Education Secretary Betsy DeVos, who in order to further protect those accused of sexual assault and rape rescinded President Barack Obama-era guidelines on handling campus sexual assault earlier this month, was met with a powerful, mostly silent protest when she tried to push her privatization of public schools that she's branded as "school choice" at Harvard University on Thursday.
DeVos, who gave a speech to sell her "school choice" initiative that critics say would take money federal money formerly allotted to public schools and hand it to private (for-profit) schools, was met with students who silently stood before her holding banners aimed at her policies and the Trump administration. One student held up a sign that read "White Supremacist," but before security could address that student, two more stood up holding a sign that read "Our Students Are Not 4 Sale." Around the room, the banners began to be unfurled reading, "Protect Survivors' Rights," "Reclaiming My Democracy," "Dark Money," and "Our Harvard Can Do Better."
DeVos doubled down on her commitment to keeping all students safe when she was asked how she planned to protect transgender students. She failed to mention that she revoked guidelines for allowing trans students to use the restroom that corresponds with their gender identity as one of her first actions as Education Secretary early this year.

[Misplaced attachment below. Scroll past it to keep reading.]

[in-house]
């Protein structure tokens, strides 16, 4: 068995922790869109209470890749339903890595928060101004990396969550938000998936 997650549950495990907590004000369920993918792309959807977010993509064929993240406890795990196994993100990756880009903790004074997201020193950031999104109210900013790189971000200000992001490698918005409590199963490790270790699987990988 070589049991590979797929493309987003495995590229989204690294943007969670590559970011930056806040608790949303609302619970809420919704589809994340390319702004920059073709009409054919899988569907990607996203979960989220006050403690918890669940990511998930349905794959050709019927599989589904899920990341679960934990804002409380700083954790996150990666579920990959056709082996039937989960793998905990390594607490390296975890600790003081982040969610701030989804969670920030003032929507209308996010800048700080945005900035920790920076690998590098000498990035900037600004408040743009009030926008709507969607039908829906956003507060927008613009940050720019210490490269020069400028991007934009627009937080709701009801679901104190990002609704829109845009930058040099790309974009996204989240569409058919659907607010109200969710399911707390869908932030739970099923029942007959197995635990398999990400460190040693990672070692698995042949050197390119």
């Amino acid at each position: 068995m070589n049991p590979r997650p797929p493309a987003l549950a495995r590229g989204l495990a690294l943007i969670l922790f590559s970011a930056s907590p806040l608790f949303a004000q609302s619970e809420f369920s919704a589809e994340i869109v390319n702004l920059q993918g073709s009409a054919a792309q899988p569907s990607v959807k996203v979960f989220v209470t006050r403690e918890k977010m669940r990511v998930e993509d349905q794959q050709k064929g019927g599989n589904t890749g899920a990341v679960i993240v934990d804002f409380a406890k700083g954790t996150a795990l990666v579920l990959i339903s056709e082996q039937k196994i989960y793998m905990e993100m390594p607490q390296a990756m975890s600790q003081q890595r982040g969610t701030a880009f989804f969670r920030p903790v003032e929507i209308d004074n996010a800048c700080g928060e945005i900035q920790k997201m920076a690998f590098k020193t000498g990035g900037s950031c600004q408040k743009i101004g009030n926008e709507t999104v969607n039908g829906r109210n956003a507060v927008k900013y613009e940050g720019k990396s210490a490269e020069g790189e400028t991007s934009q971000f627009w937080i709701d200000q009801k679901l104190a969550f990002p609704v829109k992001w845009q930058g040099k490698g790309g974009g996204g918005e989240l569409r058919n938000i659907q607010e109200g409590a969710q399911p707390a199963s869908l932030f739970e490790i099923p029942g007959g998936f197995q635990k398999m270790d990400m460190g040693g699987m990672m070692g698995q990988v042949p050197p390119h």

"With respect to any student that feels unsafe or discriminated against in their school, that is the last thing we want and the Office for Civil Rights at the Department of Education continues to hear and work with the schools that have any of those issues to deal with," DeVos said, according to ABC. "And we are committed to doing that on behalf of the students."
Regarding this month's decision to put the needs of those accused of rape on equal footing with sexual assault survivors DeVos said, "One sexual assault is one too many. By the same token, one student that is denied due process is one too many. So we need to ensure that that policy and that framework is fair to all students."
One student asked a pointed question of DeVos, who is a billionaire.
"So, You're a billionaire with lots and lots of investments, and the so-called 'school choice' movement is a way to open the floodgates for corporate interests to make money off the backs of students," the student said, according to The Daily Kos. "How much do you expect your net worth to increase as a result of your policy choices and what are your friends on Wall Street and in the business world--like the Koch brothers--saying about the potential to get rich off the backs of students?"
DeVos was told she didn't have to answer the student's question and as she left the room someone began chanting, "That's what white supremacy looks like."